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The internet is ready for Resident Evil: Village, the next game in the iconic horror series, and Google wants to make sure you’re ready for it on Stadia. If you preorder the game for Google’s stream-from-the-cloud gaming service, the company will send you a full Stadia Premiere Edition hardware kit for free.
The Stadia Premiere Edition includes a white Stadia controller, a Chromecast Ultra that can stream the game on your TV, and a complementary one-month trial to Stadia Pro for new subscribers. Normally, the Stadia Premiere Edition costs $100, so getting it for free with Resident Evil: Village—which costs $60 for the Standard or $70 for the Deluxe edition—is one heck of a deal if you’re interested in Google’s fledgling gaming ecosystem.
Additionally, Resident Evil 7 Biohazard Gold Edition is coming to Stadia on April 1, and existing Stadia Pro subscribers will be able to claim it for free on day one.
Stadia got off to a rocky start, and it only became rockier when Google recently laid off its internal game studios to focus solely on Stadia’s underlying technology. Stadia works like a console in the cloud; you buy games at full price (or via Stadia Pro) and stream them to your Chromecast, browser, or phone via Google’s servers in Netflix-like fashion. If you’re curious about Stadia but don’t want to invest big bucks in a Premiere Edition kit given Google’s notoriety for killing off services, this Resident Evil: Village deal looks like a great low-risk way to test the waters.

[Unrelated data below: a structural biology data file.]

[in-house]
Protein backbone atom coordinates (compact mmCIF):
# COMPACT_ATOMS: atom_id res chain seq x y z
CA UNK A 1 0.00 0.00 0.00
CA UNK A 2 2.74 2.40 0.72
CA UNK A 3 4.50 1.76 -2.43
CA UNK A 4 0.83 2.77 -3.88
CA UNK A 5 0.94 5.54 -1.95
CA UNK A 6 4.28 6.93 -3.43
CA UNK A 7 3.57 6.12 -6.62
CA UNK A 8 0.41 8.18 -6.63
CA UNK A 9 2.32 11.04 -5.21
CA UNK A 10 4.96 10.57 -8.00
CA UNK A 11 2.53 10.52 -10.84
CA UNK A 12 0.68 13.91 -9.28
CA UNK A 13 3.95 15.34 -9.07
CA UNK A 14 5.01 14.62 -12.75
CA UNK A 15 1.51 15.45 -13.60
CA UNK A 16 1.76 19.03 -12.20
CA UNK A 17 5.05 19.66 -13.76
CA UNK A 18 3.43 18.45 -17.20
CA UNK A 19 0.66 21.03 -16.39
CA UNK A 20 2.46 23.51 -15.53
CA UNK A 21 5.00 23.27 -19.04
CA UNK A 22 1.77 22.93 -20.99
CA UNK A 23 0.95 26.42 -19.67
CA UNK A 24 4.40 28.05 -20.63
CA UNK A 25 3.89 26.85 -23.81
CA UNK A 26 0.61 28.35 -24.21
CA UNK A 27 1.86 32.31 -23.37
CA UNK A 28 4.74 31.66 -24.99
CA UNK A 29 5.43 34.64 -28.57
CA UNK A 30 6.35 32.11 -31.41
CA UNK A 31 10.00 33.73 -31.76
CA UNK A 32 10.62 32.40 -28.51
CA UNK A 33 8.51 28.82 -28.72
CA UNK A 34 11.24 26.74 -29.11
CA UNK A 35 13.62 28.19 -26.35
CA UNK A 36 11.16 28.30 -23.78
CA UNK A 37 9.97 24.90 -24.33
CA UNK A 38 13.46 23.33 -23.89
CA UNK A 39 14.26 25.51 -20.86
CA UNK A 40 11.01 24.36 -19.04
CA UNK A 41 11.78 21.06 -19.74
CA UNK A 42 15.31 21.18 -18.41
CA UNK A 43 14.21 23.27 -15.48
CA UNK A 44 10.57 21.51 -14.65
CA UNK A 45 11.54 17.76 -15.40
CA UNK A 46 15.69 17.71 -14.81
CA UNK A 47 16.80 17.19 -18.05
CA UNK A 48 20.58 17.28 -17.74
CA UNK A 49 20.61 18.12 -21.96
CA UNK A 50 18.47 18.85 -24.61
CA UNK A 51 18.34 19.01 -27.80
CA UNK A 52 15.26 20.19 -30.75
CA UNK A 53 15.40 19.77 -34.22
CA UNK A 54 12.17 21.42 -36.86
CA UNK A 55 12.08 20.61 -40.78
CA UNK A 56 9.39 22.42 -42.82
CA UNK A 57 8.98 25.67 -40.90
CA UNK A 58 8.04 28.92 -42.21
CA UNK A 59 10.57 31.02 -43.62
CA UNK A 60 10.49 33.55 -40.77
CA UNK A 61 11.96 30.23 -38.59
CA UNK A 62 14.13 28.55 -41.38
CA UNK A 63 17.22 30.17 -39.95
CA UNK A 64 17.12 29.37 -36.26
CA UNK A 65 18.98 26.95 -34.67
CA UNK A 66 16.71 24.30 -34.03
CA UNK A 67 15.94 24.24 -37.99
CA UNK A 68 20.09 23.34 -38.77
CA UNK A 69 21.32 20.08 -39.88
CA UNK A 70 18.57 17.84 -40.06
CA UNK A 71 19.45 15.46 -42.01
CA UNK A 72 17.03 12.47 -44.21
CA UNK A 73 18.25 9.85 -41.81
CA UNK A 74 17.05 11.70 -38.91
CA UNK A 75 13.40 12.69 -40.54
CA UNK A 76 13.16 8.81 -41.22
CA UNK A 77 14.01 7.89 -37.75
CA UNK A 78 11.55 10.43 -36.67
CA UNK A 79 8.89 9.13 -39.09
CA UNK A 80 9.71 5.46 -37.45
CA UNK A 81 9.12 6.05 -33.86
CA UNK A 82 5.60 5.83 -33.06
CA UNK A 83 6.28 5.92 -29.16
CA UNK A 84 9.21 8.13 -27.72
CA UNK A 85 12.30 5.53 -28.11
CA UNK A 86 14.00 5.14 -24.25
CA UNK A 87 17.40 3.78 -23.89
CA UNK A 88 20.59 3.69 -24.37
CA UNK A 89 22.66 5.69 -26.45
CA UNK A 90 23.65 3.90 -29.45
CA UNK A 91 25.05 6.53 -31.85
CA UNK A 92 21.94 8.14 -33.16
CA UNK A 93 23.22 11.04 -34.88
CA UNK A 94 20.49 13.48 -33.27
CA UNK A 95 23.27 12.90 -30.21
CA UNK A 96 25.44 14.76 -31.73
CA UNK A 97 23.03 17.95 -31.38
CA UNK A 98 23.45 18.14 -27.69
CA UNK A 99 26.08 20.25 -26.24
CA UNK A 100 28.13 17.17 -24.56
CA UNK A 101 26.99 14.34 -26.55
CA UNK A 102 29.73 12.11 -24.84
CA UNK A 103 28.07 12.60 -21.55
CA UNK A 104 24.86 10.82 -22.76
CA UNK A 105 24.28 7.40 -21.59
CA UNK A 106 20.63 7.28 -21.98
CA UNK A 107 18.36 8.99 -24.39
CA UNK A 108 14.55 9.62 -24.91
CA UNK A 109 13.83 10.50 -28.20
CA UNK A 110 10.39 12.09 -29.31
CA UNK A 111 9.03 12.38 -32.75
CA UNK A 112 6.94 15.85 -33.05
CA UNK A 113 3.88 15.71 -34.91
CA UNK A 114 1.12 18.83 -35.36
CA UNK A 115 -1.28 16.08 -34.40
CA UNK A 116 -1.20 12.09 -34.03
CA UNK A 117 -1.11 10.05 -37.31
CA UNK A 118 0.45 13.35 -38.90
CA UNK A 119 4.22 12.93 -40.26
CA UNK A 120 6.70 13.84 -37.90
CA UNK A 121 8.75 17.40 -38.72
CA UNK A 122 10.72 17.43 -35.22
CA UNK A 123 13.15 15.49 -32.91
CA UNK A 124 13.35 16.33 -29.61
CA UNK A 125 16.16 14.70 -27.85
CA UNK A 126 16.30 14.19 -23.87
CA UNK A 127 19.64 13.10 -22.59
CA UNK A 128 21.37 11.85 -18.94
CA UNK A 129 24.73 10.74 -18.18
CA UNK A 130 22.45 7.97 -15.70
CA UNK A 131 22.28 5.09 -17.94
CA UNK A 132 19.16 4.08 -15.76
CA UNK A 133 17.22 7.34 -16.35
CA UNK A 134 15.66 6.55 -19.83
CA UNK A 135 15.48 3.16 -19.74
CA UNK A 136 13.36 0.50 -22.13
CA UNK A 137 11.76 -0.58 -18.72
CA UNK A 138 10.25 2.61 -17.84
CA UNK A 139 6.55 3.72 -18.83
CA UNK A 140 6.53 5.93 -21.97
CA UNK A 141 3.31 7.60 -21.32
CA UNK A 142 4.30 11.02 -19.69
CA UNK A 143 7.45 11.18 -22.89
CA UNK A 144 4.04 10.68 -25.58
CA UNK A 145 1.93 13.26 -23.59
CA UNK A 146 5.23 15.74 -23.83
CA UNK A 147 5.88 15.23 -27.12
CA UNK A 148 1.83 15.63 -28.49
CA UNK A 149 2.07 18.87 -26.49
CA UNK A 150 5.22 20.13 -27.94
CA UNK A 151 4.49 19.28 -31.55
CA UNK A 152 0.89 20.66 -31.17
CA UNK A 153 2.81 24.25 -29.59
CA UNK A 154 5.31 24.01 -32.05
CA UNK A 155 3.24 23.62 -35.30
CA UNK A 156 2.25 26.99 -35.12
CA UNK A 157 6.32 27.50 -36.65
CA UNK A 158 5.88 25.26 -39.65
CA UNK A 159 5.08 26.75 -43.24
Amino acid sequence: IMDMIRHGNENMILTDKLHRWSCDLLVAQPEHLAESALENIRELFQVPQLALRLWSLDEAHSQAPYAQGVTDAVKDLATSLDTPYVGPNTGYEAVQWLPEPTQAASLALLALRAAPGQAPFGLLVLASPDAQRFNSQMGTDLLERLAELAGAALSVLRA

Conversely, Nvidia’s rival GeForce Now service takes a more PC-friendly approach to game streaming. It hooks into your existing game libraries on PC platforms like Steam and the Epic Games Store, so you don’t actually buy any games for the service itself. Instead, you rent access to Nvidia’s powerful game servers to run the games you already own on your existing hardware. The company recently doubled the price of a premium GeForce Now membership to $10 per month but also offers an unlimited free tier that lets you play for up to an hour at a pop before requiring you to log in again. A premium GeForce Now subscription lets you play for up to six hours and enable real-time ray tracing effects.
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Senior editor Brad Chacos covers gaming and graphics for PCWorld, and runs the morning news desk for PCWorld, Macworld, Greenbot, and TechHive. He tweets too.